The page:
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Looking out over the crowd at the London Citizens ‘mayoral accountability assembly’ on the evening of 9 April, it was clear that an extraordinary event was taking place. Westminster Central Hall was packed to the rafters – 2,500 people in all, throbbing with energy and self-confidence as the roll of over a hundred organisations that make up the membership of London Citizens was called out. People of all ages and backgrounds, from faith communities, schools, union branches, residents’ associations, voluntary groups and ethnic organisations stood and cheered as their organisations’ names were called out.
The event had been billed by many in the press as a hustings but it was quite the opposite of a traditional hustings at which it is the candidates and their parties that set the agenda. At the accountability assembly, London Citizens demanded that the candidates respond to their priorities. ‘If the mayoral candidates want our votes on 1 May, they have to prove their worth by signing up to our agenda and implementing it when in office,’ said Sarfraz Jeraj, one of the assembly co-chairs and a community leader from south London.
A different kind of democracy
One of the criticisms sometimes levelled at London Citizens is that it has only a veneer of democracy. ‘I’ve noticed,’ says Jane Holgate, a long-time observer of the organisation, ‘that trade unionists who have attended London Citizens assemblies for the first time – and who are not members -are alarmed that there is no debate, no motions, no amendments and no speeches from the floor, so they conclude that it is undemocratic.’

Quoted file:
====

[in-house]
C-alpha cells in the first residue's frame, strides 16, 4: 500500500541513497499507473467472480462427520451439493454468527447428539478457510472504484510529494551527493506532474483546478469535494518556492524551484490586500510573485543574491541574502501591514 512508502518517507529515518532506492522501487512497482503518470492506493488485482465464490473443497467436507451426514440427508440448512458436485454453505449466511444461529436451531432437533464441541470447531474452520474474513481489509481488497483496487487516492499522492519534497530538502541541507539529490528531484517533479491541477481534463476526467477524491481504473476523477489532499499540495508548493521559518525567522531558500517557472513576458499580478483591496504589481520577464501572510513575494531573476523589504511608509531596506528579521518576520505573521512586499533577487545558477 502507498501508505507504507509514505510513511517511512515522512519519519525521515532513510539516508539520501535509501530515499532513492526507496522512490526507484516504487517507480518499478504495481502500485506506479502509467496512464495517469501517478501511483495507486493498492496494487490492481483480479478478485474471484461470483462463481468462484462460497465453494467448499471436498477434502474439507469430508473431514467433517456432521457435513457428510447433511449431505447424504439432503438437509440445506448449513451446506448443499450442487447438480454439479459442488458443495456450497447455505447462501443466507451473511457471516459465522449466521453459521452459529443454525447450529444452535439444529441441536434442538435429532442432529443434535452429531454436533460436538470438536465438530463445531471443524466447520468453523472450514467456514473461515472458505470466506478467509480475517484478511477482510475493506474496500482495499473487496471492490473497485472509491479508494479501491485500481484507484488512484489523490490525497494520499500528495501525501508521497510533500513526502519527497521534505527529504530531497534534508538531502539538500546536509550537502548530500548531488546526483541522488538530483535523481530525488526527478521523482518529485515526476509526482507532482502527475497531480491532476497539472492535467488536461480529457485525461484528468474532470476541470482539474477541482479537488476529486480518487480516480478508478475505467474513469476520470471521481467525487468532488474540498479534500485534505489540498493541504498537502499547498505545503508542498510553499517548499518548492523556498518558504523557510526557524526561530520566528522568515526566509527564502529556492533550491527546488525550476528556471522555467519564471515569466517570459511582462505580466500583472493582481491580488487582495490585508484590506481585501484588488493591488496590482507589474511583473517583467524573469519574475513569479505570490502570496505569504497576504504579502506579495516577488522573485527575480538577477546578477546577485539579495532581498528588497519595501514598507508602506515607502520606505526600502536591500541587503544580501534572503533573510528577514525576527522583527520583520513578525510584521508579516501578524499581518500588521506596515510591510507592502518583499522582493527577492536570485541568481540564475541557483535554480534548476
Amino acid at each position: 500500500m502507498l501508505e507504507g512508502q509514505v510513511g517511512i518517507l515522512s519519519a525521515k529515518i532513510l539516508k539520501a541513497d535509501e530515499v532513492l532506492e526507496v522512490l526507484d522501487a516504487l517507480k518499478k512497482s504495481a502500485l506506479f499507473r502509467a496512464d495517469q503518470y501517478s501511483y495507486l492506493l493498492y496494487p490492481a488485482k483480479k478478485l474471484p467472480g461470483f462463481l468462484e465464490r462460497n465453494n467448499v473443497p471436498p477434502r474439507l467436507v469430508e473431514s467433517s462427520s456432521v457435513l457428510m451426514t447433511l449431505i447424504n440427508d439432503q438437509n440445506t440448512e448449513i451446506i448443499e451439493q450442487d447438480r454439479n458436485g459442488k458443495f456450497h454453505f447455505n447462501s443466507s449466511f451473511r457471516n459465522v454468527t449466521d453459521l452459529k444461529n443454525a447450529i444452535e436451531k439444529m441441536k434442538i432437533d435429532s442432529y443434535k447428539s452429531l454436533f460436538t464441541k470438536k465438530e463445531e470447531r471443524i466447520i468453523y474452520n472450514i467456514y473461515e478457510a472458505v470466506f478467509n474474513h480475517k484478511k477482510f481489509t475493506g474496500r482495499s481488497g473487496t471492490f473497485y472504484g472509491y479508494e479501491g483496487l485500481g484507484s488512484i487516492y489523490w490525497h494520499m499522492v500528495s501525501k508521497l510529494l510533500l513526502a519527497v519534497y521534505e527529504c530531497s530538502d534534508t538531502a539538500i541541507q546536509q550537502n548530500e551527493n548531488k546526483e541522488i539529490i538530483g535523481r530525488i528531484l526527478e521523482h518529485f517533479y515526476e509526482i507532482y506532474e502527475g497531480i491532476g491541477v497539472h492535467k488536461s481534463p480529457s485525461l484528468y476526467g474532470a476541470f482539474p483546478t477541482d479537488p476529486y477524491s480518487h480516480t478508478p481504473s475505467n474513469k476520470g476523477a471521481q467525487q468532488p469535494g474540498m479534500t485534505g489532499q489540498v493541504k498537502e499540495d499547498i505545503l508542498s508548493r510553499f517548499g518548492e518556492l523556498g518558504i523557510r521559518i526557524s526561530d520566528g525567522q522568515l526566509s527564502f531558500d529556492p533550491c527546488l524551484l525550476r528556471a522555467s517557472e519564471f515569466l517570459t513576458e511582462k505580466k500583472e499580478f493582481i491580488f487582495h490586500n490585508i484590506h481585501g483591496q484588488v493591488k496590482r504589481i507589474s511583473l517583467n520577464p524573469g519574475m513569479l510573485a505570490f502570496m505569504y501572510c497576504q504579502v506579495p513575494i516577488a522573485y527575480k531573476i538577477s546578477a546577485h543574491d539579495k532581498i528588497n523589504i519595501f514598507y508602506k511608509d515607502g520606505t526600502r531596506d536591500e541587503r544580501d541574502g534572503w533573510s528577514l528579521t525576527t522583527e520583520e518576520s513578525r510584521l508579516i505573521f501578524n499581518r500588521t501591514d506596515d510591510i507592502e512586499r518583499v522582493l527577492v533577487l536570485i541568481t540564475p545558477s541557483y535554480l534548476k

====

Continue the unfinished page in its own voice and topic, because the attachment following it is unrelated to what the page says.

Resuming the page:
The assemblies are indeed staged, but that is because they are not decision-making bodies. Assemblies are showcases of work done and planned and an opportunity to present a united front to public figures who are being called to account on behalf of the communities in the room. The real voting and democratic decision making takes place at dozens of smaller meetings, in borough caucuses, action teams, strategy groups, delegate assemblies, trustees and within the communities that make up London Citizens.
The mayoral assembly is a case in point. For six months, London Citizens members had been engaged in a ‘listening campaign’, holding meetings in school canteens, church halls and neighbours’ front rooms to discuss the issues that mattered most to them. Member institutions were asked to find ways to encourage as many people as possible to answer the simple question, ‘What would you like the next mayor of London to do for you and your family and neighbourhood?’